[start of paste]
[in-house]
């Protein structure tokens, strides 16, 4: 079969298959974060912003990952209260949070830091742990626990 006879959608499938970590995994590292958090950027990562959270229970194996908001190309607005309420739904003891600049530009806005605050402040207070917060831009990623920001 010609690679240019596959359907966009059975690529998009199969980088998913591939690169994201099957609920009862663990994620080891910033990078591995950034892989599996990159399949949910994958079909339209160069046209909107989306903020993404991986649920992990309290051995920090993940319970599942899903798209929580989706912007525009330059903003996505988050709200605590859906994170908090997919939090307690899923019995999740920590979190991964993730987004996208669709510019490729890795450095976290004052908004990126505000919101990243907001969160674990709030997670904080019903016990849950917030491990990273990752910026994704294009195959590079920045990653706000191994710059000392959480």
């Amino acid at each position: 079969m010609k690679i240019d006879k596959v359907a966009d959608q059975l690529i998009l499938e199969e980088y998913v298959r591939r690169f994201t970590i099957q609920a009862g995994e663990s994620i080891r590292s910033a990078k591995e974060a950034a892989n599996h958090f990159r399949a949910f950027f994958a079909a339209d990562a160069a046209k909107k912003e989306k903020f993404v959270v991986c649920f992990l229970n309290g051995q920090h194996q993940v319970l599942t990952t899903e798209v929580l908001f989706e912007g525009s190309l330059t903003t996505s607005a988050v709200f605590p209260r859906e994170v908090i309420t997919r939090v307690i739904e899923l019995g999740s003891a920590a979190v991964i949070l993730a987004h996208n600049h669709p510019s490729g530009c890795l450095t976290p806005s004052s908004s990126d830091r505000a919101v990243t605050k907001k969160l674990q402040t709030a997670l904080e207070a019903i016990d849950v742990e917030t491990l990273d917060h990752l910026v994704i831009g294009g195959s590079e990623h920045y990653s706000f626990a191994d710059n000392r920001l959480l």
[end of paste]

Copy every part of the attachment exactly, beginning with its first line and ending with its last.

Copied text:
[in-house]
């Protein structure tokens, strides 16, 4: 079969298959974060912003990952209260949070830091742990626990 006879959608499938970590995994590292958090950027990562959270229970194996908001190309607005309420739904003891600049530009806005605050402040207070917060831009990623920001 010609690679240019596959359907966009059975690529998009199969980088998913591939690169994201099957609920009862663990994620080891910033990078591995950034892989599996990159399949949910994958079909339209160069046209909107989306903020993404991986649920992990309290051995920090993940319970599942899903798209929580989706912007525009330059903003996505988050709200605590859906994170908090997919939090307690899923019995999740920590979190991964993730987004996208669709510019490729890795450095976290004052908004990126505000919101990243907001969160674990709030997670904080019903016990849950917030491990990273990752910026994704294009195959590079920045990653706000191994710059000392959480």
């Amino acid at each position: 079969m010609k690679i240019d006879k596959v359907a966009d959608q059975l690529i998009l499938e199969e980088y998913v298959r591939r690169f994201t970590i099957q609920a009862g995994e663990s994620i080891r590292s910033a990078k591995e974060a950034a892989n599996h958090f990159r399949a949910f950027f994958a079909a339209d990562a160069a046209k909107k912003e989306k903020f993404v959270v991986c649920f992990l229970n309290g051995q920090h194996q993940v319970l599942t990952t899903e798209v929580l908001f989706e912007g525009s190309l330059t903003t996505s607005a988050v709200f605590p209260r859906e994170v908090i309420t997919r939090v307690i739904e899923l019995g999740s003891a920590a979190v991964i949070l993730a987004h996208n600049h669709p510019s490729g530009c890795l450095t976290p806005s004052s908004s990126d830091r505000a919101v990243t605050k907001k969160l674990q402040t709030a997670l904080e207070a019903i016990d849950v742990e917030t491990l990273d917060h990752l910026v994704i831009g294009g195959s590079e990623h920045y990653s706000f626990a191994d710059n000392r920001l959480l």